Zambia prepares for IMF tightening talks | Africa | DW
Zambia is set to hold virtual talks with the International Monetary Fund (IMF) from Thursday in the hope of securing a bailout loan. This latest round of negotiations will run until March 3.
President Edgar Lungu’s administration has accumulated massive debts in recent years, largely for large-scale infrastructure projects.
The level of debt has now exploded to around $ 12 billion (€ 9.97 billion), half of which comes from private creditors.
Zambia failed to honor a $ 42.5 million (€ 35.3 million) payment on a $ 750 million Eurobond in November, becoming the first African country to default on its international debt since start of the coronavirus pandemic. It has since missed a second bond payment of $ 56.1 million on Jan.30.
The Zambian government formally asked the IMF for a financing deal in December, according to Reuters news agency. The exact details of the request were not disclosed.
An agreement with the IMF could include affordable financing, in the form of a zero- or low-interest loan, as well as technical support for economic reform.
Zambian President Edgar Lungu saw a struggling economy under his leadership
Zambia under President Lungu had a difficult relationship with the IMF.
His administration first requested a $ 1.6 billion aid package from the international fund in 2016 – a request the IMF never accepted due to concerns over Zambia’s engagement in in favor of economic reform.
But after Zambia held high-level talks with the IMF in December 2020, Zambian economist Grieve Chelwa sees the relationship improving.
“I think this is the first time that the discussions have been fruitful enough to start thinking about an IMF program,” said Chelwa, postdoctoral fellow in economics at the New School in New York.
He doubts, however, that the IMF will turn around and accept a new deal before the presidential and parliamentary elections in August, when President Lungu and his Patriotic Front party seek to remain in power.
Elections could delay any deal with the IMF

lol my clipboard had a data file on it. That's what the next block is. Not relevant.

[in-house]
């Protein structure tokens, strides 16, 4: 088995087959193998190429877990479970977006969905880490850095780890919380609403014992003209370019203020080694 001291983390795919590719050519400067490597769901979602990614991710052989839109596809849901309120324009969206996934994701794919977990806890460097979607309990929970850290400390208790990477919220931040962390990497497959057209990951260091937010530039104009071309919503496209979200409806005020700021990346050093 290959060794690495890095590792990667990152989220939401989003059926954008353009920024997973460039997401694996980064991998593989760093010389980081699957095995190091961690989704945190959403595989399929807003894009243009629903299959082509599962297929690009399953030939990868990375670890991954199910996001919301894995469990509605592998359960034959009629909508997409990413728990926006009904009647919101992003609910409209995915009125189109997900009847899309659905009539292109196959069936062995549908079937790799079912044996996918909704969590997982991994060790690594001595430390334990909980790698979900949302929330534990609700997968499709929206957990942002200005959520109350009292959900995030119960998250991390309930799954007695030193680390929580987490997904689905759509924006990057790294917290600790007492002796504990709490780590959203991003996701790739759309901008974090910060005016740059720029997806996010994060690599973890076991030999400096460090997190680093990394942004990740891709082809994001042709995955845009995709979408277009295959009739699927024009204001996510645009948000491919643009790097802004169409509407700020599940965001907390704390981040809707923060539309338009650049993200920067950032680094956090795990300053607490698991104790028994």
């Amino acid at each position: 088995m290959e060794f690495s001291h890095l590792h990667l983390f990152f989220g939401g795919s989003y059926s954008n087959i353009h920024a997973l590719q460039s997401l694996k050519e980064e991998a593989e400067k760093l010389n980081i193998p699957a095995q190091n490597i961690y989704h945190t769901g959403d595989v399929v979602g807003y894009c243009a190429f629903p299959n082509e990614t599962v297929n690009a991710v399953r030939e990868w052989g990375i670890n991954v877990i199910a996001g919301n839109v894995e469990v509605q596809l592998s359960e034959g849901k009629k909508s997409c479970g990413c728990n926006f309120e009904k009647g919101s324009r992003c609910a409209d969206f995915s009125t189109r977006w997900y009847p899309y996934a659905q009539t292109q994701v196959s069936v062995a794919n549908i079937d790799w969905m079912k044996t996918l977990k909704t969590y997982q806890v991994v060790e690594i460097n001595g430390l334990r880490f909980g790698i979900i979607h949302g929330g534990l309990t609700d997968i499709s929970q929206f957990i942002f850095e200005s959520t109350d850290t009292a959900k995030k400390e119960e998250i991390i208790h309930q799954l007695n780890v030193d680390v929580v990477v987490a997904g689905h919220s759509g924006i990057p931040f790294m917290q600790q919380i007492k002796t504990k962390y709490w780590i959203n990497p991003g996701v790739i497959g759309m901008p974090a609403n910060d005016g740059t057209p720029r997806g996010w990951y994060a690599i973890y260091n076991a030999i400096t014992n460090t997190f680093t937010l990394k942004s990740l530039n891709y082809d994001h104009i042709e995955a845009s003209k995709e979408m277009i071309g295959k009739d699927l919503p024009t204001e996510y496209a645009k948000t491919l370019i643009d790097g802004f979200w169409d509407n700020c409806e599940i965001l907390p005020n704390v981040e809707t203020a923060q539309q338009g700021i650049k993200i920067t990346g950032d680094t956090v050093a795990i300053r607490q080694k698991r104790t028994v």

Lungu’s administration presented an economic stimulus package in December, Chelwa said, but “even if you have a plan that says you’re not going to spend frivolously or exorbitantly, what happens during an election year? “
“Budgeting goes out the window. You’re throwing money at this thing. You want to splurge because if you want to flip your seats and keep your power, you have to spend.”
For this reason, Chelwa rated the IMF’s chances of accepting a major program in the run-up to elections as “fairly weak”.
International trade consultant Trevor Simumba, who has written extensively on Zambia’s debt crisis, also believes the IMF will be “reluctant” to agree to a full package of support ahead of the elections.
He points to the “panicked and pre-election” decision by the Zambian state mining company, ZCCM-IH, to buy Glencore’s stake in the Mopani copper mine, which employs 15,000 people.
Mopani’s takeover, announced in January, will see Zambia incur an additional $ 1.5 billion in debt in what Simumba called a “terrible deal” with “no real economic value to the country other than delaying the deal. pain of the high cost of mining in Zambia. “
Zambians have been hit hard economically by the global coronavirus pandemic
But, Simumba said in a telephone interview from Lusaka, the IMF could accept emergency aid to mitigate the economic impact of COVID-19 on the condition that it is transferred to the health and education sectors under- funded.